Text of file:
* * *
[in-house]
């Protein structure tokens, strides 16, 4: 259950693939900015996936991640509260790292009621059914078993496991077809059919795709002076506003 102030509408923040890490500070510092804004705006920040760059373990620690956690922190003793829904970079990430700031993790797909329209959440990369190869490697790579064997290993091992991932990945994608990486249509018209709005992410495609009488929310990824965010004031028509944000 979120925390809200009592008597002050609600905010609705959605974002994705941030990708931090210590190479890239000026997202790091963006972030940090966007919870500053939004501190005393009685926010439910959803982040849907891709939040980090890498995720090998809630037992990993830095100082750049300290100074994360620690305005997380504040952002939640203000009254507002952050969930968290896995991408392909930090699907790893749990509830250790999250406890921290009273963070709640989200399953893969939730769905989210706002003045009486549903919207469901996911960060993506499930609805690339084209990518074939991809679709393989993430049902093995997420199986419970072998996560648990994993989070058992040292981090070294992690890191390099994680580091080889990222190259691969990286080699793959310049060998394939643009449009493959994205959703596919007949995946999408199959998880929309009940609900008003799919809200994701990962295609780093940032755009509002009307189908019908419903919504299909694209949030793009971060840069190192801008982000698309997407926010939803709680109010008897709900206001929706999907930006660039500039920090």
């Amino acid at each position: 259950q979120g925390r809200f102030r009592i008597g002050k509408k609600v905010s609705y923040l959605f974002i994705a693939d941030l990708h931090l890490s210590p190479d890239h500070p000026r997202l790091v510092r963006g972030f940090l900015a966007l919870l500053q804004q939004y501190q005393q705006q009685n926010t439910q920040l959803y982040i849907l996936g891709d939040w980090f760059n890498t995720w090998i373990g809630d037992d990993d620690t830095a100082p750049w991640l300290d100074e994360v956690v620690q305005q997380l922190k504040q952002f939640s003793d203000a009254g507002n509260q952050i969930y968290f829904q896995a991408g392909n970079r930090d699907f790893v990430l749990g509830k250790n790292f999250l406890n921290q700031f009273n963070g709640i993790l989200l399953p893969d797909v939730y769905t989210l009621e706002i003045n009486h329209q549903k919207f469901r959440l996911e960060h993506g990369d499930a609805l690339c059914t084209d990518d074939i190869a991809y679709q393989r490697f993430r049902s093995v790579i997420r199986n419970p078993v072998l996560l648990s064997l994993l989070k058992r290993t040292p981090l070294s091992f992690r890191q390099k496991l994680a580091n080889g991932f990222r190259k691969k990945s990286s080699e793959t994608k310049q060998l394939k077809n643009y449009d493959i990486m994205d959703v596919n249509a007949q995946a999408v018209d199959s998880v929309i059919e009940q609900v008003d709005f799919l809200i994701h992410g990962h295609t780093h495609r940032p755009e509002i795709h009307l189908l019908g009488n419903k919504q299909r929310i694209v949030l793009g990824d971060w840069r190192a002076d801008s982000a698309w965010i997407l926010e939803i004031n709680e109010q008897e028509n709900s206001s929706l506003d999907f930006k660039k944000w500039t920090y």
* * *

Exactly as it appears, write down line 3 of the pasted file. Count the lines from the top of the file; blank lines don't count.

């Amino acid at each position: 259950q979120g925390r809200f102030r009592i008597g002050k509408k609600v905010s609705y923040l959605f974002i994705a693939d941030l990708h931090l890490s210590p190479d890239h500070p000026r997202l790091v510092r963006g972030f940090l900015a966007l919870l500053q804004q939004y501190q005393q705006q009685n926010t439910q920040l959803y982040i849907l996936g891709d939040w980090f760059n890498t995720w090998i373990g809630d037992d990993d620690t830095a100082p750049w991640l300290d100074e994360v956690v620690q305005q997380l922190k504040q952002f939640s003793d203000a009254g507002n509260q952050i969930y968290f829904q896995a991408g392909n970079r930090d699907f790893v990430l749990g509830k250790n790292f999250l406890n921290q700031f009273n963070g709640i993790l989200l399953p893969d797909v939730y769905t989210l009621e706002i003045n009486h329209q549903k919207f469901r959440l996911e960060h993506g990369d499930a609805l690339c059914t084209d990518d074939i190869a991809y679709q393989r490697f993430r049902s093995v790579i997420r199986n419970p078993v072998l996560l648990s064997l994993l989070k058992r290993t040292p981090l070294s091992f992690r890191q390099k496991l994680a580091n080889g991932f990222r190259k691969k990945s990286s080699e793959t994608k310049q060998l394939k077809n643009y449009d493959i990486m994205d959703v596919n249509a007949q995946a999408v018209d199959s998880v929309i059919e009940q609900v008003d709005f799919l809200i994701h992410g990962h295609t780093h495609r940032p755009e509002i795709h009307l189908l019908g009488n419903k919504q299909r929310i694209v949030l793009g990824d971060w840069r190192a002076d801008s982000a698309w965010i997407l926010e939803i004031n709680e109010q008897e028509n709900s206001s929706l506003d999907f930006k660039k944000w500039t920090y």